Steam was a pop music group best known for their 1969 #1 hit song "Na Na Hey Hey Kiss Him Goodbye".
A one-hit wonder -- the band had already broken up by the time the song, intended to be a throwaway B-side, hit -- the group and song were largely forgotton until the 1977 Major League Baseball season, when Chicago White Sox organist Nancy Faust began playing the tune when opposing pitchers were relieved, or when the Sox had clearly won the game. Fans began singing along, playing the song during sporting events gradually became a tradition and today the Steam hit is commonly heard at arenas and stadiums throughout the US.
The song was revived for the 2000 movie Remember the Titans.This article is a stub. You can help Wikipedia by expanding it (http://en.wikipedia.org/w/index.php?title=Steam_%28band%29&action=edit).
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The song was revived for the 2000 movie Remember the Titans. However, while playing "Tiptoe Thru the Tulips" at a concert in Minneapolis in November of that year, he suffered a further heart attack, and died. Fans began singing along, playing the song during sporting events gradually became a tradition and today the Steam hit is commonly heard at arenas and stadiums throughout the US. In September 1996, he suffered a heart attack, but continued to play concerts when he was released from hospital. A one-hit wonder -- the band had already broken up by the time the song, intended to be a throwaway B-side, hit -- the group and song were largely forgotton until the 1977 Major League Baseball season, when Chicago White Sox organist Nancy Faust began playing the tune when opposing pitchers were relieved, or when the Sox had clearly won the game. He also worked with a number of other artists, including Brave Combo (who were his backing band for Girl) and was championed by, and collaborated with, Current 93 and Nurse With Wound. Steam was a pop music group best known for their 1969 #1 hit song "Na Na Hey Hey Kiss Him Goodbye". He began to release records again, including I Love Me (1995) and Girl (1996), as well as appearing frequently on the Howard Stern Radio Show and Stern's movie, "Private Parts" (1997) and occasional appearances on other TV programs.
In the 1990s, interest in Tiny Tim seemed to pick up a little. He briefly lived in Australia, then moved to Des Moines, Iowa before marrying for the third time (his second marriage had lasted for just one month) and moving to Minneapolis, Minnesota. He continued to play around the United States, and got several lucrative gigs in Las Vegas before things got so bad that in 1985, he resorted to joining a circus for eight months. After that, however, the television appearances dried up, and he became rather more obscure.
Also in 1969, he married Victoria May Budinger ("Miss Vicki") on the Johnny Carson show, a publicity stunt which attracted 40 million viewers (the two divorced eight years later). The following year, he recorded and released two more albums, Tiny Tim's Second Album, and For All My Little Friends, a collection of children's songs. Another notable track was a cover of "Stay Down Here where You Belong," written by Irving Berlin in 1914 to protest the Great War. "On the Old Front Porch" extends this to a trio, including a boy, the girl he is courting, and her father.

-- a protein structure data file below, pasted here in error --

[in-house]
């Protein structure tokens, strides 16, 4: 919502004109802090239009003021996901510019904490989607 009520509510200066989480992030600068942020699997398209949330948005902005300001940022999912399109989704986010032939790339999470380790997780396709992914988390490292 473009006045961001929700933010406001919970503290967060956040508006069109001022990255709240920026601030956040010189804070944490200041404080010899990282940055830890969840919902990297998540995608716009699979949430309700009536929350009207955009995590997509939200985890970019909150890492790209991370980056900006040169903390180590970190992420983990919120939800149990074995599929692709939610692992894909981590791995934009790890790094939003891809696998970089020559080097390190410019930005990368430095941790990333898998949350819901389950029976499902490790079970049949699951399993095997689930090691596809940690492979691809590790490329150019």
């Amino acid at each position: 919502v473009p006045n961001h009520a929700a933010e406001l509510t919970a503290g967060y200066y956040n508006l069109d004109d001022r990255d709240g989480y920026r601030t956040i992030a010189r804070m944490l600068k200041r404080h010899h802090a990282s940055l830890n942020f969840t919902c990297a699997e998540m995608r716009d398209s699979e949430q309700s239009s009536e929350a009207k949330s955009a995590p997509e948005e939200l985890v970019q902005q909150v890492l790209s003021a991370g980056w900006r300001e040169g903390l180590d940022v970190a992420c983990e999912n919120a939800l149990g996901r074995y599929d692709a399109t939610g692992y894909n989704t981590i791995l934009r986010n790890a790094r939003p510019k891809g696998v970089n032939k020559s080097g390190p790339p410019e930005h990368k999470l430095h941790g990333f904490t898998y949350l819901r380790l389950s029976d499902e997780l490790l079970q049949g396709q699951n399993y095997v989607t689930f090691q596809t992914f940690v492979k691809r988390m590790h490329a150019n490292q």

On one track, a version of "I Got You Babe", he sang a duet with himself, taking one part in falsetto, and the other in the baritone range. The other songs displayed his wide-ranging knowledge of the American songbook, and also allowed him to demonstrate his baritone voice, which was less often heard than his falsetto. It contained a version of what was his signature song, "Tiptoe Thru The Tulips", which was a hit when released as a single. In 1968, his first album, God Bless Tiny Tim, was recorded.
As well as his extraordinarily high falsetto voice, his appearance - long curly hair, large nose, six foot one in height and clutching his relatively tiny ukulele - helped him in standing out from the crowd. Appearances on the shows of Johnny Carson, Ed Sullivan and Jackie Gleason followed, and he made a name for himself as a novelty performer. This led to a booking on Rowan and Martin's Laugh-In, which turned out to be his big break. Tiny Tim already had something of a cult following around New York when he appeared in the film You Are What You Eat.
He used a number of pseudonyms, but eventually settled on naming himself Tiny Tim, after the character from Dickens' A Christmas Carol (see above). Legend has it that he first sang in a lesbian cabaret bar; whatever the truth of this, he certainly went on to sing in a very wide variety of clubs and bars, as well as entering a large number of talent competitions in an attempt to be discovered. He was born in New York City, the son of a Lebanese father and Jewish mother. Tiny Tim's year of birth is unclear - he lied about his age on a number of occasions, and various sources give 1933, 1932, 1930, 1926, 1923, or 1922, although shortly before his death he said he was 64 years old, which would put his year of birth at 1932. According to www.tinytim.org, and photos taken of his passport and birth certificate, Tiny was born on April 12, 1932.
He was sometimes deridingly referred to as the master of the disturbing. He is generally thought of as a novelty act, though his records display a wide knowledge of American songs and genuine musical talent. He is most famous for his rendition of "Tiptoe Through The Tulips" sung in his distinctive high falsetto. Herbert Khaury (April 12, probably 1923 or 1932 - November 30, 1996), better known by the pseudonym Tiny Tim, was an American singer and ukulele player.
Tip-Toe Thru The Tulips from his 1968 album, God Bless Tiny Tim (ogg format, 16 seconds, 84KB).